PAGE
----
Mount Mills - 13,468 ft (4,105m), Mount Abbot - 13,715 ft (4,180 m)
Trip Report

An exciting trip! Originally, I had wanted to climb with David Kennedy in Yosemite.  We had planned to do either the Cathedral Range or North Peak and Conness.  Unfortunately, David had been sick all week and did not feel fit enough to go on such an outing. Therefore, I was on my own, at least for Saturday.  Saturday evening I was supposed to meet Jeannine and Angela and Tuolumne Meadows. I left Davis at 2am, after having slept 3 hours from 9-12 and after having spent two hours at Daniela's housewarming party at the Italian house. I drove straight through and, while driving through Bishop, decided to hike again in the Little Lakes Valley, where I arrived at 7:15.

I began hiking shortly thereafter and headed up to Ruby Lakes and left the Mono Pass trail to continue South towards Mills Lake and the Abbot Glacier located only a short distance beyond the lake. I only encountered a few people camping and one photographers taking pictures of Ruby Lake and Ruby Peak slowly getting illuminated by the rising sun.

I was not sure if I wanted to do Mills or Abbot, but upon arriving at the glacier, I just happened to be closer to Mount Mills and decided to tackle that one. I easily found what I thought was the East Couloir, which was still filled with snow. After strapping on the crampons I headed up the left side of the couloir but soon had to traverse the steep snow over to the right where the class 3 scrambling in the small gap between snow and lose rock locked much more comfortable.  Trip reports talk about a chockstone blocking this gully at some point, but I never encountered such an obstacle and soon arrived at the ridge leading to the summit plateau, which is fairly small. After returning back to Davis, I consulted with SummitPost, where I  found this picture, and I now believe that I ascended the left couloir and then descended the right couloir, where the chockstone was easily passed with a couple of class 4 moves down the left side of it.

It had taken me three hours to the summit and the views were spectacular, especially of neighboring Abbot, Morgan (the highest peak in the Little Lakes Valley) and the Convict Lake area. I bathed in the sun for half an hour, rummaged through the registry (found an entry by Secor), which had been place in 1981.  Apparently, this mountains sees on average less than one visitor per month.  I assume more people aim at Mount Abbot, because it being an Emblem Peak make it somewhat more prestigious.  And that's where I was headed next.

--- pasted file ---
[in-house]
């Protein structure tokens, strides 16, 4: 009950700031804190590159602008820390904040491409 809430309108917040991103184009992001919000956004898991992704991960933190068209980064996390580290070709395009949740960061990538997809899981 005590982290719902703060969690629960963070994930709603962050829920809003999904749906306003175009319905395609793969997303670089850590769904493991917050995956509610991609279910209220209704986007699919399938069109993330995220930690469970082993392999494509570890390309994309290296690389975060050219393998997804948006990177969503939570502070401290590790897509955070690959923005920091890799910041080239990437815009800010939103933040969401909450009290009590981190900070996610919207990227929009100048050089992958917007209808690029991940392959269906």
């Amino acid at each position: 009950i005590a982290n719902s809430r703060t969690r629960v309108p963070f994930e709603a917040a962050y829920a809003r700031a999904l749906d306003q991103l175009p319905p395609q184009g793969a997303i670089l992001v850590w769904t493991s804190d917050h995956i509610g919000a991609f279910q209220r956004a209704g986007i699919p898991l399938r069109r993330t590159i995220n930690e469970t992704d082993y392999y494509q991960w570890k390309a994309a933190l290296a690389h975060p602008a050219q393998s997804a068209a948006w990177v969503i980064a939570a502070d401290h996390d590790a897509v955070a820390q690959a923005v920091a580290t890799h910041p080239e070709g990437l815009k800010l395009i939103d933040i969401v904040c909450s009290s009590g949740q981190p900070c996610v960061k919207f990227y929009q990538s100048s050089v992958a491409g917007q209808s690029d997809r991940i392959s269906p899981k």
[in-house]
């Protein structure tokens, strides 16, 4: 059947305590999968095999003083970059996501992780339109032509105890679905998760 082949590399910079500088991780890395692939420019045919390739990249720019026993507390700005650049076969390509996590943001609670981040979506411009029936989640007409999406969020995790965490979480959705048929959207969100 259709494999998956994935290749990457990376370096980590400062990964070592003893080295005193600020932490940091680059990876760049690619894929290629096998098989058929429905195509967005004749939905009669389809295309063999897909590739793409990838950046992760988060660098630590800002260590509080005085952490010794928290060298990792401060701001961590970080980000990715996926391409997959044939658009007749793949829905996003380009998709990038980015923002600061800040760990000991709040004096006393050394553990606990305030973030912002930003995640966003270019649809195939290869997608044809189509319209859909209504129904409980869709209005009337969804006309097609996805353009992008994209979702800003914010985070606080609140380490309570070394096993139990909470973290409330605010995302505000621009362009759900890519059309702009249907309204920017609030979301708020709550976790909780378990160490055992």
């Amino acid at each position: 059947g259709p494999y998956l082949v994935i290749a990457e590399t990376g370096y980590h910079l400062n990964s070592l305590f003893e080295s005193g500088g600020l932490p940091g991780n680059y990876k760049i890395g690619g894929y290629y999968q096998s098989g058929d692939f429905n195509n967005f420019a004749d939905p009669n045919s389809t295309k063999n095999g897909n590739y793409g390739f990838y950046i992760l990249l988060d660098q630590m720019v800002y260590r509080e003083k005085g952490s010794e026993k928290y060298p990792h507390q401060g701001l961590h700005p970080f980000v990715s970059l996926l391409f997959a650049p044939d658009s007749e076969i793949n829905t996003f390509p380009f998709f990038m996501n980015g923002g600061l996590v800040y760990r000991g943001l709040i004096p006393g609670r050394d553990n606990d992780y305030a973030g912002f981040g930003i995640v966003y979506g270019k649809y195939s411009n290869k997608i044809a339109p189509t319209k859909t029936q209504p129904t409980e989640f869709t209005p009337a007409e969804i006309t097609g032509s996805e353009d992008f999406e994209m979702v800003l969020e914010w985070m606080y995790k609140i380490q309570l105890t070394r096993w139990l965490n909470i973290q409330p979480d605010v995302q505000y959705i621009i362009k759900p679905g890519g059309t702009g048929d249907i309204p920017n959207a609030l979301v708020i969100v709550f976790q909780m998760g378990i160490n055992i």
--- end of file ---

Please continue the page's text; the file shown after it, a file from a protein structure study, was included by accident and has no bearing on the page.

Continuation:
Back at the glacier I put on crampons and headed up the snow towards Abbot.  I tried to stay on the snow as long as possible, expecting to find similary lose talus and sand on Abbot then what I had encountered on Mills.  However, when I left the snow (and my crampons behind) I thoroughly enjoined the short sections of Class3, because it was fairly solid boulder-hoping up to the summit ridge.  I saw the airy bridge and found it much easier than it looked from further away. It is maybe 3-4 feet wide and can easily be crossed without looking too much down the dropoffs on either side. After the bridge, a short Class 3 section leads to the top.  I arrived at the summit at 1:30, about 6 hours after I set out in the morning.  A nice summit registry placed by the Sierra Club contained a nice leather note book, which had been placed there 17 years earlier.  After signing it I took a couple of self portraits and enjoyed the scenario.  I could now see Bear Creek Spire, which had been blocked by Abbot from the summit of Mills. Beautiful views.

I descended the same way I came up and headed back to Mosquito Flats after stopping only once for water. Driving back up north, I met my friends at the Tuloume Meadows Store at 7pm. I had been there at 6:05, five minutes after the first rendezvous, but they had just left.  So, I drove around a bit, checking for campgrounds and even asking at the Cabins ($96 for three, a bit steep), but luckily Jeannine and Angela had found a camping spot at T. Meadows and were already set up when I met them.  After eating delicious pasta and sitting around the campfire (where I pathetically managed to finish one can of Miller), I retired early and slept soundly despite the freezing temperatures of 26 Fahrenheit measure that night at T. Meadows.

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This page was last updated: Apr 29 2008